Elections 2019: Who is really getting a tax cut?

It’s Canadian federal election season again, and that means party platforms and arguments about tax cuts, deficits, and how much each campaign proposal will cost. As usual, the Office of the Parliamentary Budget Officer (PBO) provides independent estimates of the cost of campaign proposals.

But the cost to government is only one half of the . . . → Read More: Elections 2019: Who is really getting a tax cut?

Discovering Hard Disk Physical Geometry through Microbenchmarking

Modern hard drives store an incredible amount of data in a small space), with billions of sectors (with thousands of defects), packed into hundreds of thousands of tracks spaced tens of nanometers apart, arranged onto a stack of platters spinning around at a high speed. Which drive characteristics can be discovered using microbenchmarks?

This article describes several microbenchmarks that try to extract the physical geometry of hard disk drives, and a few other related measurements, including rotation period, the physical location of each sector, track boundaries, skew, seek time, and locations of defective sectors. I use these microbenchmarks to characterize a variety of hard drives from 45 MB (1989) to 5 TB (2015).

. . . → Read More: Discovering Hard Disk Physical Geometry through Microbenchmarking

A Cardboard Haswell Box

This post is about a cardboard computer I built in 2015. It served as half of my simulation cluster during the latter half of my Ph.D. work. This is a continuation of a series of cardboard computer cases I’ve built (2014/2012, 2010). Compared to the previous boxes, this one packs even more systems (8 quad-core Haswells) into a box, while still sharing one power supply. . . . → Read More: A Cardboard Haswell Box

The Microarchitecture Behind Meltdown

Since the recent (Jan. 2018) disclosure of the Meltdown vulnerability, there has been a lot of interest, speculation, and hysteria, but not a particularly good understanding of the processor microarchitecture feature responsible for it. Understanding of the root cause of the vulnerability allows one to understand why only some microarchitectures are affected, and allows reliably testing for the existence (or, even harder, the non-existence) of the vulnerability on various processors, instead of relying solely on vendor self-reporting (or worse, speculation…).

This article first defines the microarchitectural mechanism that allows Meltdown to work, then develops a microbenchmark to specifically test for this behaviour on multiple microarchitectures.

. . . → Read More: The Microarchitecture Behind Meltdown

PET is hygroscopic: Water diffuses out of a Sprite bottle

Polyethylene terephthalate (PET) is a plastic commonly used to make beverage bottles. PET is hygroscopic . Therefore, if you have a bottle of Sprite, you would expect the water to be absorbed by the plastic, diffuse through the bottle, then evaporate outside the bottle.

And that’s exactly what happens.

. . . → Read More: PET is hygroscopic: Water diffuses out of a Sprite bottle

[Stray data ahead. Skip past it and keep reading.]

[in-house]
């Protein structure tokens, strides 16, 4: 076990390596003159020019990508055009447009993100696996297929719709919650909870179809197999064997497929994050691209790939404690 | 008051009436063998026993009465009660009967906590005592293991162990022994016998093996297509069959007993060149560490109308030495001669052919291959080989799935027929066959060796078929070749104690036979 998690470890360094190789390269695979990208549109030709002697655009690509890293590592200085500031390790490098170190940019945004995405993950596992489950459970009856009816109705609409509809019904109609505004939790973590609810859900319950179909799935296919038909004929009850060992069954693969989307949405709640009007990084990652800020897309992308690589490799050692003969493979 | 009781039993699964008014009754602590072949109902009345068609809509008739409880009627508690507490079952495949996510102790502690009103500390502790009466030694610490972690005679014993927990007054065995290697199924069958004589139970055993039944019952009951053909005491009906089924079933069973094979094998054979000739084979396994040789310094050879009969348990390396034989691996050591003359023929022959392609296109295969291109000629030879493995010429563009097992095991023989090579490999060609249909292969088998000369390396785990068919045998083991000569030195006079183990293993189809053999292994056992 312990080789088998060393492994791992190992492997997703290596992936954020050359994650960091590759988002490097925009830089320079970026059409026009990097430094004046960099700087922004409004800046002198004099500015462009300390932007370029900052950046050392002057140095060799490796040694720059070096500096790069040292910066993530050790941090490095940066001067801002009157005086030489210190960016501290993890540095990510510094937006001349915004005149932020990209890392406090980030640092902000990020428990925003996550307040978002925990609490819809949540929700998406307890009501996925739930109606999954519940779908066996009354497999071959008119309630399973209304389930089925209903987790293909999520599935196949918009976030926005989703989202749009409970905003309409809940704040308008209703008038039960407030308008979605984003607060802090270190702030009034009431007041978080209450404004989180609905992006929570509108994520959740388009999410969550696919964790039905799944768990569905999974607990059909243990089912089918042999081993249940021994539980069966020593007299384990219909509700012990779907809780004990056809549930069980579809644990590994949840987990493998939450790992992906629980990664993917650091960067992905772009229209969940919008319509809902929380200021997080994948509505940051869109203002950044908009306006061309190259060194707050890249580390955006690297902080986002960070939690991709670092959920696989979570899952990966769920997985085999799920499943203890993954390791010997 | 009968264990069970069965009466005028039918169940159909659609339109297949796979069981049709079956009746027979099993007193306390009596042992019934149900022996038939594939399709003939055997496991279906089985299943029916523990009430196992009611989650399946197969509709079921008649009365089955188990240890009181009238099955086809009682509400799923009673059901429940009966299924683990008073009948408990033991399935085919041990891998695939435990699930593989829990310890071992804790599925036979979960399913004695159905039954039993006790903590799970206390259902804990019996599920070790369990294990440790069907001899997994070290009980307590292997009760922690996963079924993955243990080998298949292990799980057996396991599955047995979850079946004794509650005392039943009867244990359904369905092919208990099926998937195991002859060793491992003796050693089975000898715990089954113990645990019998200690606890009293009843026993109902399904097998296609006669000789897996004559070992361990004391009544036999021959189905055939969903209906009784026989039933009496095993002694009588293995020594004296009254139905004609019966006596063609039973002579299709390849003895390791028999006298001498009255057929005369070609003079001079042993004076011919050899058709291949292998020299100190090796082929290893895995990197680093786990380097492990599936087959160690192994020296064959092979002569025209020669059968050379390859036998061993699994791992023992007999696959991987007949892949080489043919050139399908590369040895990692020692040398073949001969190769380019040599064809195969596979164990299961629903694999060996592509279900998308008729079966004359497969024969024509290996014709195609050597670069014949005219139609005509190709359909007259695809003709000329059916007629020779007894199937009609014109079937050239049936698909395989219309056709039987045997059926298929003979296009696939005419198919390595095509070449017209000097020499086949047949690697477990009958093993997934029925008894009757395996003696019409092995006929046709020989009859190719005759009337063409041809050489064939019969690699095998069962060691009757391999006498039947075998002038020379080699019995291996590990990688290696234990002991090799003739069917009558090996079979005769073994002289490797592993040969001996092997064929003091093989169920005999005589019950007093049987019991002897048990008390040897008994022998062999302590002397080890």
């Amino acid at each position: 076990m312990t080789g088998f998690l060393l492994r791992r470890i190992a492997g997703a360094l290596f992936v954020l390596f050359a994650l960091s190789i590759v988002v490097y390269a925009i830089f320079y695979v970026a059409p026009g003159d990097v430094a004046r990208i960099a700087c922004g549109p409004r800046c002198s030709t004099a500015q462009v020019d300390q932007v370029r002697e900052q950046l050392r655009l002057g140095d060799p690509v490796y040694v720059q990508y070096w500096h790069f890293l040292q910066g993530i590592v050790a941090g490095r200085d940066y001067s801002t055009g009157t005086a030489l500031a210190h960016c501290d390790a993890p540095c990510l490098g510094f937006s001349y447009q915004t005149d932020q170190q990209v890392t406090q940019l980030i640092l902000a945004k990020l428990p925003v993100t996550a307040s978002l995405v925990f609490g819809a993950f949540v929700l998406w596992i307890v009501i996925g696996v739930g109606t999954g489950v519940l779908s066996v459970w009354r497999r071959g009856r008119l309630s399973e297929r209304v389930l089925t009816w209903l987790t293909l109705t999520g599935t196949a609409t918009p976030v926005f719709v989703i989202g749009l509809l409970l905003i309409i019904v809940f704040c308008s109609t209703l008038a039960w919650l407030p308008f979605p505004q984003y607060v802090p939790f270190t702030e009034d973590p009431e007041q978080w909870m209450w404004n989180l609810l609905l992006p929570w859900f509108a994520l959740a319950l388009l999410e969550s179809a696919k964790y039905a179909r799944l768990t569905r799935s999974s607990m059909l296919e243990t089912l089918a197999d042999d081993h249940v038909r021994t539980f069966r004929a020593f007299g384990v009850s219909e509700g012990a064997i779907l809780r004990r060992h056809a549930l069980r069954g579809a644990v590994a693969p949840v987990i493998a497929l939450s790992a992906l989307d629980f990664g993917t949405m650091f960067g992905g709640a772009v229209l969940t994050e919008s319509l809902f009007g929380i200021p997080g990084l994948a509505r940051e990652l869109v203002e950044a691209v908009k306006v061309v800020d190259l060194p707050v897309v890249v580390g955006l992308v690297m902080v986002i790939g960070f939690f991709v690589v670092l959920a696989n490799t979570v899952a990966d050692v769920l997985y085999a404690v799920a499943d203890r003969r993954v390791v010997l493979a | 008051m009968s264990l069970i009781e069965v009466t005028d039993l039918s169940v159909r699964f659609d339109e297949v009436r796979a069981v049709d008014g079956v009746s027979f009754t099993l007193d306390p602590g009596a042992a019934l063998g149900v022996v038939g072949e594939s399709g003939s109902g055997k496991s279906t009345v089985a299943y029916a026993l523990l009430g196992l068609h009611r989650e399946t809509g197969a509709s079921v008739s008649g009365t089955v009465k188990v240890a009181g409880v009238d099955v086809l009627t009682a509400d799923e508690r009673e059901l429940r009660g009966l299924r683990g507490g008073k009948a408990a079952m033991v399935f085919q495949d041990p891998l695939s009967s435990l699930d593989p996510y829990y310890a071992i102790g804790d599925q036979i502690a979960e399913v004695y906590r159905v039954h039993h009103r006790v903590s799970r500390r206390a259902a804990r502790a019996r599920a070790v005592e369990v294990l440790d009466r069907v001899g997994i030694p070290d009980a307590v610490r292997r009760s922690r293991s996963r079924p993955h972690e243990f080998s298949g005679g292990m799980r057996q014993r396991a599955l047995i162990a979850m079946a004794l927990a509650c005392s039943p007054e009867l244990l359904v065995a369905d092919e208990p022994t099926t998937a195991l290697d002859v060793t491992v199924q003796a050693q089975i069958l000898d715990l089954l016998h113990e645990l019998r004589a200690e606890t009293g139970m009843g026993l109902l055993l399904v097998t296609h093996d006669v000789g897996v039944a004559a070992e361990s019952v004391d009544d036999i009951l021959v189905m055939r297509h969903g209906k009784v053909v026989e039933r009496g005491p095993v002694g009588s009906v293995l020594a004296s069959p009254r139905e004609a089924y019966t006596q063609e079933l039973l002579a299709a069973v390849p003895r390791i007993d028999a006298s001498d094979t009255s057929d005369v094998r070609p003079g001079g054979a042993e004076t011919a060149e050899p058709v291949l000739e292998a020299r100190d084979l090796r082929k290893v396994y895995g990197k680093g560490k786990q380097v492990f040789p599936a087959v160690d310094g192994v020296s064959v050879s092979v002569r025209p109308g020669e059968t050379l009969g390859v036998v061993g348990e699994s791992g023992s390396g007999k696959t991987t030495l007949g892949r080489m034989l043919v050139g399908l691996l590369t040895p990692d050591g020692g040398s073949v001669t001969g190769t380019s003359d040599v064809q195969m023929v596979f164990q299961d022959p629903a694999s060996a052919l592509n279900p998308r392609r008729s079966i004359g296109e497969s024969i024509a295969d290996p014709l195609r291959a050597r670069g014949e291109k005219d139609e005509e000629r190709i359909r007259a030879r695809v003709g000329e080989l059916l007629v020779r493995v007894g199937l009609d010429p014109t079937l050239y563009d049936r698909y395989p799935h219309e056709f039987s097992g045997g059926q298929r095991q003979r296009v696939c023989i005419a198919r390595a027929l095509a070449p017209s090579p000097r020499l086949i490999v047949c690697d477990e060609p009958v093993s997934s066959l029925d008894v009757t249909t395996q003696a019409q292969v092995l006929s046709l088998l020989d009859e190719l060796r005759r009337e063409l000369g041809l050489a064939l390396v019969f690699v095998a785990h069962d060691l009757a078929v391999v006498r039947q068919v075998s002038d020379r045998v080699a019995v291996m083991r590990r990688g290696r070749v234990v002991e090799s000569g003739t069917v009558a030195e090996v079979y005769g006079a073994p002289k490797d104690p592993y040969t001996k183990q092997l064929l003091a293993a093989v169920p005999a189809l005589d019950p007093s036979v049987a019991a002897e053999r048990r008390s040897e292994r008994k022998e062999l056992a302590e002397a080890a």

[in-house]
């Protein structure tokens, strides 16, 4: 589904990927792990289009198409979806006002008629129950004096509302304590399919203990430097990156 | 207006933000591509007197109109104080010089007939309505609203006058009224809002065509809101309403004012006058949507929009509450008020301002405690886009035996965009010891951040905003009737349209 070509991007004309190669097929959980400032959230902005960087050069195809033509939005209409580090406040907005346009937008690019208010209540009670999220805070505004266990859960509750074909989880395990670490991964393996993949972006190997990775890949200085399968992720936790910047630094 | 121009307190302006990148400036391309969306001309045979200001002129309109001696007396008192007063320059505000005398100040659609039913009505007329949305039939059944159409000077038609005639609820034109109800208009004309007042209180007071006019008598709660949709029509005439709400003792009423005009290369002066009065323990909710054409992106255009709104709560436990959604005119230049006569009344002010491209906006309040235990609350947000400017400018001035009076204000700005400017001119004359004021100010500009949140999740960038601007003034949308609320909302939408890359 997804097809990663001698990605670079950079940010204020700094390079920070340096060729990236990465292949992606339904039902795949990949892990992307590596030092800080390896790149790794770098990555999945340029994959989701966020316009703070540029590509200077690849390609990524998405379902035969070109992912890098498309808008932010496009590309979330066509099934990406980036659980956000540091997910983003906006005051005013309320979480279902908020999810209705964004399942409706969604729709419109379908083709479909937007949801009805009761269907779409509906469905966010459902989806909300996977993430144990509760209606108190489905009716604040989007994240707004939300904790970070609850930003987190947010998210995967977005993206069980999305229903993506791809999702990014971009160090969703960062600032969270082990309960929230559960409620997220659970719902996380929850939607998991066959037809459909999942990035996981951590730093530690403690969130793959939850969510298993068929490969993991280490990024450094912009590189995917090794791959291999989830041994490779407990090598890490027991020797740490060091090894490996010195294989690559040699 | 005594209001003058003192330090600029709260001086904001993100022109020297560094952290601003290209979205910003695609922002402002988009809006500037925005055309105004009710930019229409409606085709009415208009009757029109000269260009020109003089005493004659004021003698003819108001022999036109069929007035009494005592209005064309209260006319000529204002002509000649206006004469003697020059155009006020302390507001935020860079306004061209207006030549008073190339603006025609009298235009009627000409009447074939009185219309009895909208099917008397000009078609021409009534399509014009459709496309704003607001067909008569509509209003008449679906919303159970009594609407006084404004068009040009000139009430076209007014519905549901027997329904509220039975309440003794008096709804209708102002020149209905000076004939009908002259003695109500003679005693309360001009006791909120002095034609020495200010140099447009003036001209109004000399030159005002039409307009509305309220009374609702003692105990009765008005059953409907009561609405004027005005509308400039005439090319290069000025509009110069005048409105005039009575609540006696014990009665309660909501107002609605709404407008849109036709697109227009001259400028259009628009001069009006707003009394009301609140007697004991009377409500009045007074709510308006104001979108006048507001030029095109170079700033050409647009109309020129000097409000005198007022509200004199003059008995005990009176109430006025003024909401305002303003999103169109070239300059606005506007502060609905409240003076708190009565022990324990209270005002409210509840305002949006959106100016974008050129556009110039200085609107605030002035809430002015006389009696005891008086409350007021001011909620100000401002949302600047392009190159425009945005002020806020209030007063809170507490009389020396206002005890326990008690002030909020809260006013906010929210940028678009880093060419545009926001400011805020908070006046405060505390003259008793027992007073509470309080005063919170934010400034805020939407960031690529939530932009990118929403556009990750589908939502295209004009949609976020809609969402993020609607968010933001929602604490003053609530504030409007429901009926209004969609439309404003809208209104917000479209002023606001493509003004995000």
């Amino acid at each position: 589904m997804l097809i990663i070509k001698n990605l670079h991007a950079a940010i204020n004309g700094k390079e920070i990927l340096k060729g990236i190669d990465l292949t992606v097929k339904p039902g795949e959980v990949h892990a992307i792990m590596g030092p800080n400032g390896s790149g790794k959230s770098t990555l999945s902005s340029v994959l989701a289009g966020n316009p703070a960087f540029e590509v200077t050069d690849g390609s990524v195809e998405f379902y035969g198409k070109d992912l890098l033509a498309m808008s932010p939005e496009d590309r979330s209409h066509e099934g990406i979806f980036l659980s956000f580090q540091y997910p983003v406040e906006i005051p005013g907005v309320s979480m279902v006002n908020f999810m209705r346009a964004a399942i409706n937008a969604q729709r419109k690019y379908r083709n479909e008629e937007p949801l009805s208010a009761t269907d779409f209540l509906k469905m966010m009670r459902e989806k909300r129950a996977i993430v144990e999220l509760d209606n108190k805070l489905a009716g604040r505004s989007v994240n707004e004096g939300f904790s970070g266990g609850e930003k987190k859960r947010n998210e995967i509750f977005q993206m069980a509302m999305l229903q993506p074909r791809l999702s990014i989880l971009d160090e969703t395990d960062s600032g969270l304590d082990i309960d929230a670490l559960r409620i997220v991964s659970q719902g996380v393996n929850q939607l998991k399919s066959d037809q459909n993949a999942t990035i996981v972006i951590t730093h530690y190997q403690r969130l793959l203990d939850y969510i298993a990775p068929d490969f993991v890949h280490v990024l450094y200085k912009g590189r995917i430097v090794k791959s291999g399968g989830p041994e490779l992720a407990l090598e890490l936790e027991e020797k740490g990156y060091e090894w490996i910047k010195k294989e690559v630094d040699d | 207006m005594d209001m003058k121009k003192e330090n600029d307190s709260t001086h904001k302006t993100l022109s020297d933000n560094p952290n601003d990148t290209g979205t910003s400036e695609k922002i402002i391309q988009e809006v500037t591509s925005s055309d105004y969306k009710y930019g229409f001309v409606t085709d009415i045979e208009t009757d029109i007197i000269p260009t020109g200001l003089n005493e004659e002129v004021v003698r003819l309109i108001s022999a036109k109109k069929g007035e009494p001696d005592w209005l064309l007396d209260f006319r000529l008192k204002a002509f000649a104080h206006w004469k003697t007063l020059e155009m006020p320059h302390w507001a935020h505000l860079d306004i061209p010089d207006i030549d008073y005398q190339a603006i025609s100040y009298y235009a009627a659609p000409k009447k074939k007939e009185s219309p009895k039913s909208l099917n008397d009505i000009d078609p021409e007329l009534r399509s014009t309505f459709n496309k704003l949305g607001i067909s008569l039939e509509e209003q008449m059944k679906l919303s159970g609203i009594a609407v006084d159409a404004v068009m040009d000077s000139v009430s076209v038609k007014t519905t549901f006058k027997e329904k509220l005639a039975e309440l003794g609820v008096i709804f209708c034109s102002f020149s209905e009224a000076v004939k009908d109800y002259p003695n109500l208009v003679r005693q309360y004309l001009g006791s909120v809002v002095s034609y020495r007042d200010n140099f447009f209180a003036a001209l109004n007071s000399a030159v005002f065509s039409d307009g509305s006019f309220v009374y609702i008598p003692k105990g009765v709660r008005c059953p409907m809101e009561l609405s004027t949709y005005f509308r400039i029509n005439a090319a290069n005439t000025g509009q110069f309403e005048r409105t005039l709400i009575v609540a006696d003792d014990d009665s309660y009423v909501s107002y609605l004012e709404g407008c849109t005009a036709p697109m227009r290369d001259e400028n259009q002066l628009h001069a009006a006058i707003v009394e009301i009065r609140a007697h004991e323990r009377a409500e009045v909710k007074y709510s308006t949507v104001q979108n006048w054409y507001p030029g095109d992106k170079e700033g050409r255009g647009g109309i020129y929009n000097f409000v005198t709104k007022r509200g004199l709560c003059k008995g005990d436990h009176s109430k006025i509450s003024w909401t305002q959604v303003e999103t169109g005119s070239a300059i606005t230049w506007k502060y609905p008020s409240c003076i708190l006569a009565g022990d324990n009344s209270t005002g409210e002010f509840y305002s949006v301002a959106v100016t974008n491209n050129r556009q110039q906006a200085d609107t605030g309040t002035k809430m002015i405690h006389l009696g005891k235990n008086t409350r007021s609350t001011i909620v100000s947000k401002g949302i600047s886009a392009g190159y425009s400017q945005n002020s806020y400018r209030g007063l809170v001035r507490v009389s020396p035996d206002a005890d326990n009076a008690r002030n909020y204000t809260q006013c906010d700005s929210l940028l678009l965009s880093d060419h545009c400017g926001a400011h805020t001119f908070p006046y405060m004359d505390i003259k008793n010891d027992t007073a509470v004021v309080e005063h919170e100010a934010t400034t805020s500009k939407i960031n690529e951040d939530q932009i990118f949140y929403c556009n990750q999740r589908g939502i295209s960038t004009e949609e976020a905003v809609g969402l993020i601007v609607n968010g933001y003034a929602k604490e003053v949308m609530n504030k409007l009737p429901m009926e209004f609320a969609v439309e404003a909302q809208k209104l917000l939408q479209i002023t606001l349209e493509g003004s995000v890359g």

Microbenchmarking Return Address Branch Prediction

Modern processors use branch predictors to predict a program’s control flow in order to execute further ahead in the instruction stream. Function return instructions use a specialized branch predictor called a Return Address Stack (RAS), Return Stack Buffer (RSB), return stack, or other various names. This article presents a series of increasingly complex microbenchmarks to measure the behaviour of the RAS found in several Intel and AMD processor microarchitectures. . . . → Read More: Microbenchmarking Return Address Branch Prediction

AMD Polaris (RX 550) on Mageia Linux 6

I recently bought an AMD RX 550 graphics card to drive a 4K display for use with Mageia Linux 6. Not surprisingly, it did not work out of the box. The Mageia 6 kernel (4.9.43 as of Aug 2017) needs to be updated to avoid the amdgpu module from crashing, and needs further kernel updates . . . → Read More: AMD Polaris (RX 550) on Mageia Linux 6

Cyclone/Stratix V Carry-Lookahead…bug?

New in the Cyclone V and Stratix V families, there seems to be carry lookahead at the LAB level (10 ALMs or 20 bits of addition), which can be seen by looking at the timing path through a big adder. But if there are two unrelated adders in a circuit, the carry lookahead is disabled if the length difference is near a multiple of 10, causing 70% higher delay for long adders. Bug? . . . → Read More: Cyclone/Stratix V Carry-Lookahead…bug?

BIND patch for Mandriva 2010.2

Yay, another security vulnerability in old software, this time in many versions of BIND. Here’s an RPM for Mandriva 2010.2 that upgrades BIND to 9.9.7 P2 (from 9.7.6). . . . → Read More: BIND patch for Mandriva 2010.2

TLB and Pagewalk Coherence in x86 Processors

Processors that support paging use TLBs to cache translations. On x86, translation caches are not coherent and requires software to explicitly invalidate a TLB entry after updating a page table entry. Similarly, pagewalks are not guaranteed to be coherent, so modifying a page table entry must be followed by an invalidation even if the page table entry is not cached in the TLB.

Real processor implementations do not provide TLB coherence, but it turns out many (but not all) processors actually do provide pagewalk coherence. Most provide pagewalk coherence by detecting when page table entry update conflicts with a pagewalk’s memory accesses, but some provide coherence by disallowing speculative pagewalks, at some performance cost. I show a microbenchmark that can test for TLB and pagewalk coherence and whether speculative pagewalks are used.

. . . → Read More: TLB and Pagewalk Coherence in x86 Processors